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Oz, A: Black Box


Notă:  5.00 · o notă - 1 recenzie 
en Paperback – 20 mai 1993
A powerful and tragicomic blend of politics and personal destiny, Black Box records in a series of letters the wrecked marriage of Ilana and Alex. Seven years of silence following their bitter divorce is broken when Ilana writes to Alex for help over their wayward and illiterate son, Boaz, and old emotional scars are reopened.
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Specificații

ISBN-13: 9780099303831
ISBN-10: 0099303833
Pagini: 400
Dimensiuni: 131 x 198 x 19 mm
Greutate: 0.24 kg
Editura: Vintage Publishing
Locul publicării:United Kingdom

Recenzii de la cititorii Books Express


Annamaria Amik a dat nota:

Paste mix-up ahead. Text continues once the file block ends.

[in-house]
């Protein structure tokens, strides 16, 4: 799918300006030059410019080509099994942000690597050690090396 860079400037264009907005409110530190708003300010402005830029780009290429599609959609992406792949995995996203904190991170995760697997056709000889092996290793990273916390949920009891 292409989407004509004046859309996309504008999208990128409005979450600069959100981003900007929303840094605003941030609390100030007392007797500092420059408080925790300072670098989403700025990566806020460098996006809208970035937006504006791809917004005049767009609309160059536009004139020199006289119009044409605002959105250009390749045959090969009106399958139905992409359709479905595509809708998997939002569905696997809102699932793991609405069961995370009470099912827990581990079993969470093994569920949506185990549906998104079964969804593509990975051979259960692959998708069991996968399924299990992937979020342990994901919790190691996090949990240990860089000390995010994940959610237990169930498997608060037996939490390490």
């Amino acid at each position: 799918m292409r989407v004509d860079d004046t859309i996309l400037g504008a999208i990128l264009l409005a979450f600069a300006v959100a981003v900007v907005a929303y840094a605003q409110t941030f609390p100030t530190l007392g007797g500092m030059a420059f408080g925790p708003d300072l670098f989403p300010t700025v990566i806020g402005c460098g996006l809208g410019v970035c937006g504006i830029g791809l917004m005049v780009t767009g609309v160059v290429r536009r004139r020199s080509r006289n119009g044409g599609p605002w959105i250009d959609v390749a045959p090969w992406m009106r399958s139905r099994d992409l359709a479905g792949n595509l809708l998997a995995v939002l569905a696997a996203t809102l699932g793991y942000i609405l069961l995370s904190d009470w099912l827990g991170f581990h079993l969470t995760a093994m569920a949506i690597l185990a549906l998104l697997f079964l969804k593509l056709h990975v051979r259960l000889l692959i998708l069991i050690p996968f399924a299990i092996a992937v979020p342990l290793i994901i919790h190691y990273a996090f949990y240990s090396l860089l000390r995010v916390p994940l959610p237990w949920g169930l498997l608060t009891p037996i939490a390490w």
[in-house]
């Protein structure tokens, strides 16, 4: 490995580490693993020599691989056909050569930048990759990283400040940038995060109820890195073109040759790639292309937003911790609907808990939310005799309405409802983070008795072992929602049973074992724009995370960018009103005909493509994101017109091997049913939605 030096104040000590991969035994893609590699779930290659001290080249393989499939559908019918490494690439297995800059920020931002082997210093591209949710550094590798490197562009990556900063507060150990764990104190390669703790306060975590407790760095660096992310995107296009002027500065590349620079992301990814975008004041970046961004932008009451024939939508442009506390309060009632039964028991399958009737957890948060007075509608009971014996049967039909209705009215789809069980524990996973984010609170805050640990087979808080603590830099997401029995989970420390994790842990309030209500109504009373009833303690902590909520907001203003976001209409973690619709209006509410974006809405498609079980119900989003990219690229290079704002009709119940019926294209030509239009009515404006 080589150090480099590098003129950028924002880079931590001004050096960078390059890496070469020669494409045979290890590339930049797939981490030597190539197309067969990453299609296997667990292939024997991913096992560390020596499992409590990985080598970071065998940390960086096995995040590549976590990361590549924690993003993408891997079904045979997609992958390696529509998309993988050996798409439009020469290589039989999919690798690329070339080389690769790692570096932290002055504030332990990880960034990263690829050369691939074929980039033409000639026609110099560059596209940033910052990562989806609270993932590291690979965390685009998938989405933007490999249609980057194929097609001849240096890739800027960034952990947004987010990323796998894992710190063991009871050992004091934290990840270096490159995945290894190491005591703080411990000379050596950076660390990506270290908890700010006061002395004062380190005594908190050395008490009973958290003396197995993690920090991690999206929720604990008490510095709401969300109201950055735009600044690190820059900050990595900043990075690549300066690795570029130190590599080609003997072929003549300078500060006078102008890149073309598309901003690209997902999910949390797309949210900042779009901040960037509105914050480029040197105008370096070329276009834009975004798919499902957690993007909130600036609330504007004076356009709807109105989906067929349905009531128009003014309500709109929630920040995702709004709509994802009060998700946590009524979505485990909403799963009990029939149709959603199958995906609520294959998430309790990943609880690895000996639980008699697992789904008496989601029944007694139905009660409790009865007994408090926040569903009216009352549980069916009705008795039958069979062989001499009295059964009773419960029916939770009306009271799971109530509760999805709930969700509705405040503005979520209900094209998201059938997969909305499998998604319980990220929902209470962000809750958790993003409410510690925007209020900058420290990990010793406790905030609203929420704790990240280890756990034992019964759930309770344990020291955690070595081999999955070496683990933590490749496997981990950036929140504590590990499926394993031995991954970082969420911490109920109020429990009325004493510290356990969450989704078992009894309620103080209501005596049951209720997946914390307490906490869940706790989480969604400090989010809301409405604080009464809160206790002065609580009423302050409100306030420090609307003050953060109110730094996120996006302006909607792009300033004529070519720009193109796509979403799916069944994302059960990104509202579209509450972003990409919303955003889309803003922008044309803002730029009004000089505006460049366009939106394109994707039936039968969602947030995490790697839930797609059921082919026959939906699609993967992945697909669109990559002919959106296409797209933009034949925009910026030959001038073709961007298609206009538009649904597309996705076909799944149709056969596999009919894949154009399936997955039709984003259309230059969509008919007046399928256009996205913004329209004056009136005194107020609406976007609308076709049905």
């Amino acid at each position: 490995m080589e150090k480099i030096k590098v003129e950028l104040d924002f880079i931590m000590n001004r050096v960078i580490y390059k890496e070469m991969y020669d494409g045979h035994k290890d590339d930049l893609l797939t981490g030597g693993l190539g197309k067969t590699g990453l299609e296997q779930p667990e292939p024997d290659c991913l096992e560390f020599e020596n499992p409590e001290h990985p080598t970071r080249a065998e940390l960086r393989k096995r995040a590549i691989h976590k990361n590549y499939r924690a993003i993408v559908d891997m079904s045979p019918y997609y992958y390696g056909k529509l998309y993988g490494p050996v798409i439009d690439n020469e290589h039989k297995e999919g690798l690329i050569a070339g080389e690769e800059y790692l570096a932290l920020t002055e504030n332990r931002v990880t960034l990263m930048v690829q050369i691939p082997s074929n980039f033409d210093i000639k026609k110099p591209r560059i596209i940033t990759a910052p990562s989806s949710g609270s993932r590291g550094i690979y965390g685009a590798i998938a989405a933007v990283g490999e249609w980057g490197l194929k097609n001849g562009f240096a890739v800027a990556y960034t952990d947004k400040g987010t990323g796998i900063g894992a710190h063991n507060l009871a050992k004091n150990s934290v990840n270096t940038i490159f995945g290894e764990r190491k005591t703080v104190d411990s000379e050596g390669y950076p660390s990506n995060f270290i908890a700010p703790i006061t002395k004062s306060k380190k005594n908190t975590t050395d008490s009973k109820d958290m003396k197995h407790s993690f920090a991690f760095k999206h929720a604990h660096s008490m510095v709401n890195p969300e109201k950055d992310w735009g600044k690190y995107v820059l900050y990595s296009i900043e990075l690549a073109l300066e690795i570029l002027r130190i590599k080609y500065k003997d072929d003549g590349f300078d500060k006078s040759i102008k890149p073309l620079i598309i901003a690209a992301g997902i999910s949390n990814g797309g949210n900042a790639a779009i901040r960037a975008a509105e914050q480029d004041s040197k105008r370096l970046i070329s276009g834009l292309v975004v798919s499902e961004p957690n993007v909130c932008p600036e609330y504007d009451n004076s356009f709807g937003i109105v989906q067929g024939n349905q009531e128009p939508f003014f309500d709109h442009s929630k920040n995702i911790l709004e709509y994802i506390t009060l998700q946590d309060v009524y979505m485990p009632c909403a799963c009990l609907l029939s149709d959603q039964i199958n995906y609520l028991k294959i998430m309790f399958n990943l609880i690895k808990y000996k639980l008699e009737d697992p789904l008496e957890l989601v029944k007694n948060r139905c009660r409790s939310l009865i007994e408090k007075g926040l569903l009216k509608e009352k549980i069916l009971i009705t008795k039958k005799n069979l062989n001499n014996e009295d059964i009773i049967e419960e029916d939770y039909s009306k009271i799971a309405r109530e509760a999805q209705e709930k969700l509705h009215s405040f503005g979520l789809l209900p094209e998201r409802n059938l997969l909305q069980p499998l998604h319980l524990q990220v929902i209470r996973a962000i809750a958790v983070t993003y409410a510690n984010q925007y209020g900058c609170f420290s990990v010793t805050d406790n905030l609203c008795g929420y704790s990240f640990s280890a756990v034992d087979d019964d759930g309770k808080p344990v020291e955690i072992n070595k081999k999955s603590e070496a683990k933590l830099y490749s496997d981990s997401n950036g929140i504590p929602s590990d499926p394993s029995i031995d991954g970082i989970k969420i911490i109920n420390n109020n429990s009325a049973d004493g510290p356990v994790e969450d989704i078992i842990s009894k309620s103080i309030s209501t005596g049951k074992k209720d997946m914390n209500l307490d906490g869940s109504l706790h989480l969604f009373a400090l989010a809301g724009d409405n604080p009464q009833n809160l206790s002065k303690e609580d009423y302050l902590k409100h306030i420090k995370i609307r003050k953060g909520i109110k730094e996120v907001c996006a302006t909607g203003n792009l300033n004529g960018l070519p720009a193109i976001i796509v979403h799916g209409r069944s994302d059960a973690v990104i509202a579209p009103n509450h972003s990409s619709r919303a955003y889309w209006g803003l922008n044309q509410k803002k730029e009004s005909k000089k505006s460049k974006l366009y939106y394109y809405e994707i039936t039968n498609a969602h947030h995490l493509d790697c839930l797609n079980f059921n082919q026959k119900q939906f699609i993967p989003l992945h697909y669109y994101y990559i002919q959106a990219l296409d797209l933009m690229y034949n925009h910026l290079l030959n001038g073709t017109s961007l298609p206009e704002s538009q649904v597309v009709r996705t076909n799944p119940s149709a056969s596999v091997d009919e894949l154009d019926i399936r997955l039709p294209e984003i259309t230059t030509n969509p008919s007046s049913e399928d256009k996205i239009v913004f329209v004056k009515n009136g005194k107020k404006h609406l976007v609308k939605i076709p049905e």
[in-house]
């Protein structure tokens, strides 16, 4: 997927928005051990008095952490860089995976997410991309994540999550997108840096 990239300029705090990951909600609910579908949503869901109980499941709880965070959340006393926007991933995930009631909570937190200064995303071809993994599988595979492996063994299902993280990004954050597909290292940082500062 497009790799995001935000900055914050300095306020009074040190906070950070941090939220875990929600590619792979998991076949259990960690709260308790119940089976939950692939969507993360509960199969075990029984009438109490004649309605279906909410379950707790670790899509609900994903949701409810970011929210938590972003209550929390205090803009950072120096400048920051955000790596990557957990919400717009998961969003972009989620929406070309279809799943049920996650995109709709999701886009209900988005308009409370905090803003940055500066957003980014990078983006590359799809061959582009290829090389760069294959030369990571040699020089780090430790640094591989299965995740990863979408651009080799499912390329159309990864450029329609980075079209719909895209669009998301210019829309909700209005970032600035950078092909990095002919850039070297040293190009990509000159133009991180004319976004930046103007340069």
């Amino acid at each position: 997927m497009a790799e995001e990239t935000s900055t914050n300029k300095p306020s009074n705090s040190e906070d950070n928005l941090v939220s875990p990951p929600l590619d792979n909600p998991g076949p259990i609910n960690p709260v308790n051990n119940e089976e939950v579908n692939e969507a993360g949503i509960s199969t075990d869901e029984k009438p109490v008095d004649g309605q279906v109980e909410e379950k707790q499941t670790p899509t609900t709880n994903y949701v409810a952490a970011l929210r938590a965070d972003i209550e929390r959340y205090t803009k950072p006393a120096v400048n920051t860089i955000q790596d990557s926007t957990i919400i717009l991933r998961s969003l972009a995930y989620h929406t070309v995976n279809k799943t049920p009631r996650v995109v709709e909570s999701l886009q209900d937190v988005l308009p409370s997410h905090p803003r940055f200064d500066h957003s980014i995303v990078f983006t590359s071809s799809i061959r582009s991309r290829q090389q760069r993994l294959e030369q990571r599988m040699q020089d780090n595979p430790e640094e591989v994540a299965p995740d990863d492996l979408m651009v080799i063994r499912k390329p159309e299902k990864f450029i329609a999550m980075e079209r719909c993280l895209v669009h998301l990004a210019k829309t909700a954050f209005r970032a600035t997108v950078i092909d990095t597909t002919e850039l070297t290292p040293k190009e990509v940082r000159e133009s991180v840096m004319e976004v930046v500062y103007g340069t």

FRAGMENTS ON THE ANATOMY OF PASSION. Oz sets an accurate diagnosis of passion that takes such colorful forms in the lives of the characters of this epistolary novel, but also in the social strata they represent. Each of them is rewarding material for (psycho)analysis: Ilana, whose brilliance is only surpassed by her sentimentality; Alex, an expert on fanaticism who successfully hides his own vulnerability from his ex-wife behind the shell he created for himself as a scientist; Michel, a perplexing combination of the likeable step-father and fanatic; Boaz, a calculating teenager who sees his parents’ relationship with a surprising acuity and undergoes the most spectacular transformation in the novel; Rachel, Ilana’s kibbutz-dweller sister, a secondary character whose virtues emphasize the main characters’ virtues; Manfred Zackheim, the lawyer for whom client-attorney privilege is just a guideline he can easily pair with his own interests. And then there’s the country. Israel in the 70s. Painted in as many colors as this rich palette of characters can bring: a space of almost unbearable beauty, in Ilana’s letters; a world of secular science reflecting on historical events, in Alex’s; a place of appealingly solid values, shown in the second husband’s missives, where fanaticism slowly breaks through the cracks; locus pacis in Rachel’s kibbutz; and a place of countless opportunities in the teenager Boaz’s life. And not surprisingly, a realm of suspicious real estate transactions and (im)moral ambiguity in the lawyer’s communications. And then there’s the black box. The whole set of the letters, the novel itself. Just like the black box on airplanes, it records the most intense moments of life and is often the only “survivor” of disasters. Also Pandora’s box, from which, once opened, all the pain, torment, suffering come out. Oz’s black box, the whole of the letters and confessions, tries to decipher the secrets of relationships undergone disaster, perhaps for the same reason why this device is built into an aircraft: to use the information salvaged from tragedies in order to avoid future disasters. And then there’s the “truth”. Even one unreliable narrator can make a novel gripping, but here we have many unreliable narrators who each voice different versions of the same fictitious truth and allow razor sharp characterization. Oz’s main virtue is that he paints an extraordinarily nuanced portrait of each of the participants to the network of complex relationships. His technique masterfully illustrates that what we see as the objective truth is, in fact, nothing more than a framework on which the polychromatic interpersonal relationships weave subjective stories.

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